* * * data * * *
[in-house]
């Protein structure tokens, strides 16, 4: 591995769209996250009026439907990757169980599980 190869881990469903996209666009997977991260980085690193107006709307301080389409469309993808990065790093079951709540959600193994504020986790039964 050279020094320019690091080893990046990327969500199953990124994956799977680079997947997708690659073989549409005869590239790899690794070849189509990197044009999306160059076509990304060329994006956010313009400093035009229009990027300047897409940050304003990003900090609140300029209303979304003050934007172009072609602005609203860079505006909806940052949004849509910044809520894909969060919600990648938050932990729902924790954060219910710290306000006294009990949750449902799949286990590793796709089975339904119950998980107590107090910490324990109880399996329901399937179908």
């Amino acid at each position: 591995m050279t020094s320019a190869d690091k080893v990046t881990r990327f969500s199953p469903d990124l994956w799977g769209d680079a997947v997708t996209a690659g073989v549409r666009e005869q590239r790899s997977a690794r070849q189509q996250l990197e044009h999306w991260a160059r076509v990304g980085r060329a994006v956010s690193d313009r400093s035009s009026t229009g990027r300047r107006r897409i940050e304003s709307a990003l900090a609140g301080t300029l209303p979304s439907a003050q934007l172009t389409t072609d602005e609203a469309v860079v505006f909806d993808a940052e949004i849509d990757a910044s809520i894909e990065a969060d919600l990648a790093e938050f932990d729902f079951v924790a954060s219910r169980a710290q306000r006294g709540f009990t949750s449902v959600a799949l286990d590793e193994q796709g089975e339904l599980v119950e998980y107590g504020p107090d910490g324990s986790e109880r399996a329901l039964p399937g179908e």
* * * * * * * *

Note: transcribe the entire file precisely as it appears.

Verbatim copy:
[in-house]
């Protein structure tokens, strides 16, 4: 591995769209996250009026439907990757169980599980 190869881990469903996209666009997977991260980085690193107006709307301080389409469309993808990065790093079951709540959600193994504020986790039964 050279020094320019690091080893990046990327969500199953990124994956799977680079997947997708690659073989549409005869590239790899690794070849189509990197044009999306160059076509990304060329994006956010313009400093035009229009990027300047897409940050304003990003900090609140300029209303979304003050934007172009072609602005609203860079505006909806940052949004849509910044809520894909969060919600990648938050932990729902924790954060219910710290306000006294009990949750449902799949286990590793796709089975339904119950998980107590107090910490324990109880399996329901399937179908």
């Amino acid at each position: 591995m050279t020094s320019a190869d690091k080893v990046t881990r990327f969500s199953p469903d990124l994956w799977g769209d680079a997947v997708t996209a690659g073989v549409r666009e005869q590239r790899s997977a690794r070849q189509q996250l990197e044009h999306w991260a160059r076509v990304g980085r060329a994006v956010s690193d313009r400093s035009s009026t229009g990027r300047r107006r897409i940050e304003s709307a990003l900090a609140g301080t300029l209303p979304s439907a003050q934007l172009t389409t072609d602005e609203a469309v860079v505006f909806d993808a940052e949004i849509d990757a910044s809520i894909e990065a969060d919600l990648a790093e938050f932990d729902f079951v924790a954060s219910r169980a710290q306000r006294g709540f009990t949750s449902v959600a799949l286990d590793e193994q796709g089975e339904l599980v119950e998980y107590g504020p107090d910490g324990s986790e109880r399996a329901l039964p399937g179908e």